Why Administrative Burdens Keep Physicians Away From Patients
by C. Mazzolini; http://medicaleconomics.modernmedicine.com; 11/6/14
Most physicians embarked over a career in medicine to help patients. But today, lots of people are finding their days consumed using the administrative burdens necessary to manage a practice and adapt to the massive changes brought about by healthcare reform efforts, according to results from the 86th annual Medical Economics 2014 physician survey.
The result: Physicians will work the same extended hours, but you are seeing fewer patients, despite widespread reform efforts that needs to be leading to more patient visits, not fewer.
The data paint a photo of a physician who feels overburdened, burned-out, disrespected and disenfranchised, who increasingly Mean salary comparison for employed physicians and employ ownersMean salary comparison for employed physicians and practice ownersbelieves how the power to make positive changes in the lives of patients has become ripped from her or his grasp and concentrated at the disposal of the government and insurance agencies, seeking to downplay the value of medical judgment in favor of “assembly line” medicine.
These burdens are exemplified by time-consuming challenges including prior authorizations, International Classification of Diseases-10th Revision (ICD-10) preparation, electronic health record (EHR) hassles, upkeep of certification pressures, payer audits plus more.
“What’s happening to medicine is it’s no longer about patient care,” says David Cohen, DO, a survey participant that's an independent practitioner in Oakwood, Georgia. “It’s about the bottom line. Healthcare has become taken over by MBAs who're not physicians.”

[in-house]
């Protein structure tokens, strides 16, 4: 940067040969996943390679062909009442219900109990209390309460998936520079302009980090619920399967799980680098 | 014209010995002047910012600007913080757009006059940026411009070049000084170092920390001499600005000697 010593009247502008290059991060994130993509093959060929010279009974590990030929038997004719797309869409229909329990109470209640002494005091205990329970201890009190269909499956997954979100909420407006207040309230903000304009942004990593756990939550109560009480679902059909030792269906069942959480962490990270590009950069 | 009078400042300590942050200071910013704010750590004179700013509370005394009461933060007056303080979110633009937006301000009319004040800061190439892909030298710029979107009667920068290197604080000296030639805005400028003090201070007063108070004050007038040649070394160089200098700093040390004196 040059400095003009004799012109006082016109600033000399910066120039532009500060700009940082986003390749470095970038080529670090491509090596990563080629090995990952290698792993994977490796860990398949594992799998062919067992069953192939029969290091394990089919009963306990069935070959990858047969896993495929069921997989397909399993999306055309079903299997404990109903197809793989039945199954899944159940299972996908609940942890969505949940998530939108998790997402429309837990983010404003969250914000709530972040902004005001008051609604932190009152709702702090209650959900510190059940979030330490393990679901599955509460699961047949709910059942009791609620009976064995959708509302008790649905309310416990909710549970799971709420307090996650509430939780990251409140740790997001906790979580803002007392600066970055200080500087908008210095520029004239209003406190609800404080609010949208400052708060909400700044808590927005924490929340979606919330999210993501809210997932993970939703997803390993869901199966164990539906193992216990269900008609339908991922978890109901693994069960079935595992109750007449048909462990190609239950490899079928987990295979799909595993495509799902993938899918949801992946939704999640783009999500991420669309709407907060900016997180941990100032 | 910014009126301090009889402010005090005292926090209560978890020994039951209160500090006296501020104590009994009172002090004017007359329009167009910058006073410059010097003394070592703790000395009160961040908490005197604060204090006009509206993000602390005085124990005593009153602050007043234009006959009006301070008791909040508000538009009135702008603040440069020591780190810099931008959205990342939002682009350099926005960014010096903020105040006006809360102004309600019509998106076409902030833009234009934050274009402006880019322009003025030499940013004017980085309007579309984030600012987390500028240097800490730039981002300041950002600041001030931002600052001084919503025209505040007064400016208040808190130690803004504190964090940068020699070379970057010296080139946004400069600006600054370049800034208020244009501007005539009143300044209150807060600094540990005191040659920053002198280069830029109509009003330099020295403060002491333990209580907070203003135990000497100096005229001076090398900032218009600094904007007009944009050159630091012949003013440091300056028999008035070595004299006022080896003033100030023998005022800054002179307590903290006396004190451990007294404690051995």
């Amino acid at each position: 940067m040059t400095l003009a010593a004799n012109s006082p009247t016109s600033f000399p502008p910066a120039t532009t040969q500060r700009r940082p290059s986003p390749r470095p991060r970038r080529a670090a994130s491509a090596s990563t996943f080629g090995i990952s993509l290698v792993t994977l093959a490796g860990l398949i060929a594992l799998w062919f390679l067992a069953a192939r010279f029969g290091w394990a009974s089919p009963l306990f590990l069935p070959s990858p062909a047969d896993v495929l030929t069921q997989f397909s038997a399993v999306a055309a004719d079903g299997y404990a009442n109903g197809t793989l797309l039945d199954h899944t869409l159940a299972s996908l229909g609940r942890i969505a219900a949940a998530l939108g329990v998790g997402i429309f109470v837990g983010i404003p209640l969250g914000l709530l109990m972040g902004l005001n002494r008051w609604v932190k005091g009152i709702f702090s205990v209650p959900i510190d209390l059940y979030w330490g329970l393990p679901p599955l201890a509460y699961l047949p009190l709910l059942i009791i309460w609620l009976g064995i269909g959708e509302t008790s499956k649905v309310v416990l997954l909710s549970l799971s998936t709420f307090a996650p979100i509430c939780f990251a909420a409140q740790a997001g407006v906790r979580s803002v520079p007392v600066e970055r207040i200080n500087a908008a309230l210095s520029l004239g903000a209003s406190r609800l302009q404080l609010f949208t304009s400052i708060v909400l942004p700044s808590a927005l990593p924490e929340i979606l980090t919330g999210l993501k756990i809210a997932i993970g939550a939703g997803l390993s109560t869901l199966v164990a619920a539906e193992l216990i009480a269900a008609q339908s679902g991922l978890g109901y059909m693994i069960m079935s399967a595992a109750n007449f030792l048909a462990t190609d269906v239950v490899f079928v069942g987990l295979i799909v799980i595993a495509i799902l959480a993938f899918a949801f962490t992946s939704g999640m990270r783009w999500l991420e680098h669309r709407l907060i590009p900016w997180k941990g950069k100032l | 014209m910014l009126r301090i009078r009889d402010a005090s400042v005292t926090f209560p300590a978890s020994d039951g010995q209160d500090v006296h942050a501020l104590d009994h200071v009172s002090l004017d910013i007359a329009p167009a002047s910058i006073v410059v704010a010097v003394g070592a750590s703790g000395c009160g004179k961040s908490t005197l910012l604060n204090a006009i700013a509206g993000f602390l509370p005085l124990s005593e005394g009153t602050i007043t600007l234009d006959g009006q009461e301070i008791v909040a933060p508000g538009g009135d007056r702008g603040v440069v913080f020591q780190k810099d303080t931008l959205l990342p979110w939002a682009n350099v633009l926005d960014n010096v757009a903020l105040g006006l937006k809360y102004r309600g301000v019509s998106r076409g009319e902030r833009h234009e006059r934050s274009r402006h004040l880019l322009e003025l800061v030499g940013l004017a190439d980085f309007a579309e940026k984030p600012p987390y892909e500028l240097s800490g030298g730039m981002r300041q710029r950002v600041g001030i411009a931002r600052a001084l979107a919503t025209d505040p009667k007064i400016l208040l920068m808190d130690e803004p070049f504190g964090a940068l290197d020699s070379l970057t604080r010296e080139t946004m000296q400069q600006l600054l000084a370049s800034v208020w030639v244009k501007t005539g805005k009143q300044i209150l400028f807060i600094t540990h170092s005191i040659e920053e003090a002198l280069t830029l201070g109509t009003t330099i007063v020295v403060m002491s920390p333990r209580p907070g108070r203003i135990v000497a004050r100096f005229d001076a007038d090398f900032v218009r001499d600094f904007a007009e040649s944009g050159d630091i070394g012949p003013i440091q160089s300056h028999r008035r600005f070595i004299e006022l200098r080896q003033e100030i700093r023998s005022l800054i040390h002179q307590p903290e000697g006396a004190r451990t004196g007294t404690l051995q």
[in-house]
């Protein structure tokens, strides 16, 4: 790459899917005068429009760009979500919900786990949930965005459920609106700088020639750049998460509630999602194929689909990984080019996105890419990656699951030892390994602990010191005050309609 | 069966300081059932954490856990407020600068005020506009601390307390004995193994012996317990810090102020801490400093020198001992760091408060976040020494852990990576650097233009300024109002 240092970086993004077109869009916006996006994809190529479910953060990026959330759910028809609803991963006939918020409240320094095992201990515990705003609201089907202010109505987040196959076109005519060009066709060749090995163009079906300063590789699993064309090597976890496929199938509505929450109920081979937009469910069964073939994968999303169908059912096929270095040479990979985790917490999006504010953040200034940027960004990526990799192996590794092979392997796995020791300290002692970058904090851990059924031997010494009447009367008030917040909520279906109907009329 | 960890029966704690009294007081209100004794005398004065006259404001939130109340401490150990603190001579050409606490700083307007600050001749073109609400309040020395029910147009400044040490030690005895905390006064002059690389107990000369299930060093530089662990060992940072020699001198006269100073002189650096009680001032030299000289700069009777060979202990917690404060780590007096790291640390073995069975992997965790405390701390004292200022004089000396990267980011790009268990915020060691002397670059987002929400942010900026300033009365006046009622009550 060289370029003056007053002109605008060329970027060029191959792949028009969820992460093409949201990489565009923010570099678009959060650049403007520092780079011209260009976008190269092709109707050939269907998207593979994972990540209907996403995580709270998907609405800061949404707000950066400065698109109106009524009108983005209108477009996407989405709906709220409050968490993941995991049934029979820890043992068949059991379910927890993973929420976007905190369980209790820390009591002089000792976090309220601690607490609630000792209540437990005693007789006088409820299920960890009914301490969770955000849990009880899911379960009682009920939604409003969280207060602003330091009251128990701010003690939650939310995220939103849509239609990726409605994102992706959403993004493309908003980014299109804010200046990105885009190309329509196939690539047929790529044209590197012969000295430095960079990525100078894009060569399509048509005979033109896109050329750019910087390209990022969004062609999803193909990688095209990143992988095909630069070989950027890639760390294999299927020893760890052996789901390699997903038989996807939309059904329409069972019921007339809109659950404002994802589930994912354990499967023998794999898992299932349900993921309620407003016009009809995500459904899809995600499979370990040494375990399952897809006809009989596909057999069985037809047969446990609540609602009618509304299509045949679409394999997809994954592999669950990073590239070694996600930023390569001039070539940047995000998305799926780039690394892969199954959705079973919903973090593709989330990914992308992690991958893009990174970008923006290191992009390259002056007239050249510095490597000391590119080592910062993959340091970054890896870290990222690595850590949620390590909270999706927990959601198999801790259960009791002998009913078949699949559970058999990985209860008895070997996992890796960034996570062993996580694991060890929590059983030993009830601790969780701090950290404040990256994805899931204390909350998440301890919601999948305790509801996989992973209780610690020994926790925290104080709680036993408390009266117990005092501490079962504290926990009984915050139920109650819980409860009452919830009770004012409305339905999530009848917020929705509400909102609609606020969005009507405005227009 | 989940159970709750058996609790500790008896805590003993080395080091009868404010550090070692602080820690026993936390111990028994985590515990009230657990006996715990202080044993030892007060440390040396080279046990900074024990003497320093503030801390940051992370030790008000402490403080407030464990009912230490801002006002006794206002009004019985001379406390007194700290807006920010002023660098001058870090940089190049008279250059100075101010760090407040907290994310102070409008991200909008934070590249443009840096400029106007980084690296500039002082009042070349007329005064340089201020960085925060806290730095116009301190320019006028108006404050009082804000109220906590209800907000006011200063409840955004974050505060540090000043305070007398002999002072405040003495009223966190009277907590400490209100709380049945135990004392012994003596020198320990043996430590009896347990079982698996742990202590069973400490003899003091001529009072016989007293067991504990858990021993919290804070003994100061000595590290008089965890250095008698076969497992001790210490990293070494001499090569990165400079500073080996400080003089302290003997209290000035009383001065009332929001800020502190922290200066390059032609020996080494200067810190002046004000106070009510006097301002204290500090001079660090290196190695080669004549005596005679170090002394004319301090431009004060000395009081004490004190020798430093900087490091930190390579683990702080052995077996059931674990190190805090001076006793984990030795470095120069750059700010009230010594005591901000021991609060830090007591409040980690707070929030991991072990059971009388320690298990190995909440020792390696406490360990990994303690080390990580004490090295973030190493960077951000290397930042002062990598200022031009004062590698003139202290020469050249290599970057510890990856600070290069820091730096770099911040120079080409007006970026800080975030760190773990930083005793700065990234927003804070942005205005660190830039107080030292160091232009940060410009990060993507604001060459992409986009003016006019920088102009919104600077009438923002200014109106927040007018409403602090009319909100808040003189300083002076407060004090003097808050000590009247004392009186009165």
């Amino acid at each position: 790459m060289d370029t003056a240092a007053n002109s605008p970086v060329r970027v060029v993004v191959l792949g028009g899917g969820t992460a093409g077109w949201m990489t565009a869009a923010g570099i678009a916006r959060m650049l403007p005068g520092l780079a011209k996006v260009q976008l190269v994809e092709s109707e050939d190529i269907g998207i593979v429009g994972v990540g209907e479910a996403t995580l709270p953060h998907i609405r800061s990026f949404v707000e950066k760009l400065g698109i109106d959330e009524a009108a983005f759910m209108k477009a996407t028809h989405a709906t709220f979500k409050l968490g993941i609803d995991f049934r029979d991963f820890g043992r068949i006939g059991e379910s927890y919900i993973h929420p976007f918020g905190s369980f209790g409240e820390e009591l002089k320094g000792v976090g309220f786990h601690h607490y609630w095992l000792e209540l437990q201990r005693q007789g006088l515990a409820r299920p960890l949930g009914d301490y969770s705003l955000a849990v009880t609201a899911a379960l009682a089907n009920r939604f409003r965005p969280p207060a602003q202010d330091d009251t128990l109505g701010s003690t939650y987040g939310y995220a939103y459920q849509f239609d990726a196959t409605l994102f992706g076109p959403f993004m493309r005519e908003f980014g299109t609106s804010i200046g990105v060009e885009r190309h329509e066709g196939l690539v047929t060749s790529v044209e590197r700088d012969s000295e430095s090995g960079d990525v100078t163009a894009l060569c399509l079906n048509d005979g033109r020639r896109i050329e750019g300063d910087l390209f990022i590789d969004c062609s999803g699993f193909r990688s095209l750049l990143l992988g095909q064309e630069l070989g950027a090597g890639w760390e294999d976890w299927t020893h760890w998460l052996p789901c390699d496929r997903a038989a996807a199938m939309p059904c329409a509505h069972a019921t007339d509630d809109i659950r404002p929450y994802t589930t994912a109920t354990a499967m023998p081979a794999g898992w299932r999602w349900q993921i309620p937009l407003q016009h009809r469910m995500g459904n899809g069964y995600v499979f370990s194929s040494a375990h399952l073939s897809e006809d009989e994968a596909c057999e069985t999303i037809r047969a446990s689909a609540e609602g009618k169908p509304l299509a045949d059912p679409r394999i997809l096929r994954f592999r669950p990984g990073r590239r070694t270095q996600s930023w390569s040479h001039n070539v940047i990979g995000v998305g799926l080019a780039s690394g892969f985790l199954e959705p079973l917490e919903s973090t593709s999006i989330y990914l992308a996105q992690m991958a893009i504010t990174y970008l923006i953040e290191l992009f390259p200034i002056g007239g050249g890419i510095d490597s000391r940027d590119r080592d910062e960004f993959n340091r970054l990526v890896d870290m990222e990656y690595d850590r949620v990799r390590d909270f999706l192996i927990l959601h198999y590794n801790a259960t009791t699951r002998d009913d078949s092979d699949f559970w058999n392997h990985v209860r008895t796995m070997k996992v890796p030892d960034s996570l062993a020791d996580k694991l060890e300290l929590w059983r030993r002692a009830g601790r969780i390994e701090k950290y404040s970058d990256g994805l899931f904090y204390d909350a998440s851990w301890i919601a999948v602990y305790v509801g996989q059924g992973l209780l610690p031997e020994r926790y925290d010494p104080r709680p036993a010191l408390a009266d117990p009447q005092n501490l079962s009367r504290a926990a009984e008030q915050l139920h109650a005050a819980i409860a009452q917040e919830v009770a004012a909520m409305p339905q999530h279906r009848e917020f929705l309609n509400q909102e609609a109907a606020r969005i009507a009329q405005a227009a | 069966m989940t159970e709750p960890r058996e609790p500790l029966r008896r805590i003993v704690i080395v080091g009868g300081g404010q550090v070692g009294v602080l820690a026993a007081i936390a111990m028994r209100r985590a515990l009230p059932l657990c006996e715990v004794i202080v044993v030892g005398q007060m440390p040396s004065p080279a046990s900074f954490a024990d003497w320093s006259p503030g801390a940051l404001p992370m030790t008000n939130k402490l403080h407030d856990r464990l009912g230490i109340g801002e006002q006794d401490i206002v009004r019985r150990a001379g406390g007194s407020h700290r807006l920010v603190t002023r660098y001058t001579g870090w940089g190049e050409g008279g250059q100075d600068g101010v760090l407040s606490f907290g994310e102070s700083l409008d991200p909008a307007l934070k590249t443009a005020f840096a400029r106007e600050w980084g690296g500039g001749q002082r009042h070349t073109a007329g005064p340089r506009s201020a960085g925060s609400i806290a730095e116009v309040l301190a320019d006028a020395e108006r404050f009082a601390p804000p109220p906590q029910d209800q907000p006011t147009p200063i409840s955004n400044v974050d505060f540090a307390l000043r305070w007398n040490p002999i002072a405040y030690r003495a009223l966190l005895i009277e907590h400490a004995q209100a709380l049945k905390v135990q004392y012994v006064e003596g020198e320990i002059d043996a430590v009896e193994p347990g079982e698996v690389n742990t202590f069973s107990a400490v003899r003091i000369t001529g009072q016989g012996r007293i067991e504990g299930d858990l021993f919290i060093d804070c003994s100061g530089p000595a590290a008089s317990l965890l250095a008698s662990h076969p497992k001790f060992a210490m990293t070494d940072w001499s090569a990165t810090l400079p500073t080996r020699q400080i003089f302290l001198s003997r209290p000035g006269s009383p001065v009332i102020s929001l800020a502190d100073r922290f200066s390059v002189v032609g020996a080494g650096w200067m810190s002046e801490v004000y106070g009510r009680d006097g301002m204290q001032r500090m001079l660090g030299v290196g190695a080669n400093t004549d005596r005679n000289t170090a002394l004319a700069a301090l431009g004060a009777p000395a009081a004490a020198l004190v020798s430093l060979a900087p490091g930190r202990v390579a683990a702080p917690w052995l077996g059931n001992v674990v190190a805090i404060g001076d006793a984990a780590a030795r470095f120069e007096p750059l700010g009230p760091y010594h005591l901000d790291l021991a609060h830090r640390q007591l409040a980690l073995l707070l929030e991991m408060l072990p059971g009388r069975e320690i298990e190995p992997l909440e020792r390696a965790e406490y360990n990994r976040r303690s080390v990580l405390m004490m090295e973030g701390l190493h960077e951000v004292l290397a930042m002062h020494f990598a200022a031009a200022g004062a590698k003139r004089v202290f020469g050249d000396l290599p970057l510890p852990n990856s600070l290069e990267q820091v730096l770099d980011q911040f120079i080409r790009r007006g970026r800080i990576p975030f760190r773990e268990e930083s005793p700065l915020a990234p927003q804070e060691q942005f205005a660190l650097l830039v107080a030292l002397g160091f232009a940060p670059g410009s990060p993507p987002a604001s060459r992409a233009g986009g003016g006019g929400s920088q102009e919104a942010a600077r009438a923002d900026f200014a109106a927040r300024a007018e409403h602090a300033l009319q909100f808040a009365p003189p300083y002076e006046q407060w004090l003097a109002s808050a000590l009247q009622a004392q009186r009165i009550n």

Still, most primary care physicians want to help patients and love the method of medicine when they can cut with the red tape. About 6 in 10 practicing physicians surveyed said they'd choose the identical specialty when they had a chance to do-over their career.
Yet you will find there's creeping sense the lives of physicians are receiving worse. Only 43% of practicing physicians said they'd recommend that their youngster or a friend’s child pursue a profession in medicine, frequently citing the enormous debt load required to study medicine.
Asked to name the biggest issue facing primary care, physicians cited the paperwork burden (69%),
as well as reimbursement rates (68%)
and third-party interference (47%).
Other commonly-cited issues include: value of primary care vs. specialty care and employ of midlevels (44%),
healthcare reform (41%),
malpractice/tort reform (38%),
doctor shortage (24%),
and accountable care organizations (20%)
Our coverage on this exclusive research focuses on four areas: physician productivity, ICD-10 readiness, practice finances and compensation and malpractice insurance.
Prior on the launch of the Affordable Care Act, policy experts predicted that the influx of a lot more than eight million newly insured patients would overwhelm the key care system. So far, however, the modern patients are already absorbed with little problem.
Financially, most physician practices are generally stuck in neutral or losing ground. Eighty-four percent in the physicians surveyed say their practices are doing a similar or worse compared to a year ago. Nearly 40% say they are performing worse.
With 11 months to look until the transition to ICD-10 in October 2015, half of the physicians who responded to the survey said they're not ready for ICD-10.
On the surface, wrongful death premiums appeared little changed in 2013 for primary care physicians. But a closer inspection at the results reveals fluctuations in payment amounts depending over a doctor’s age, location, workload and use size.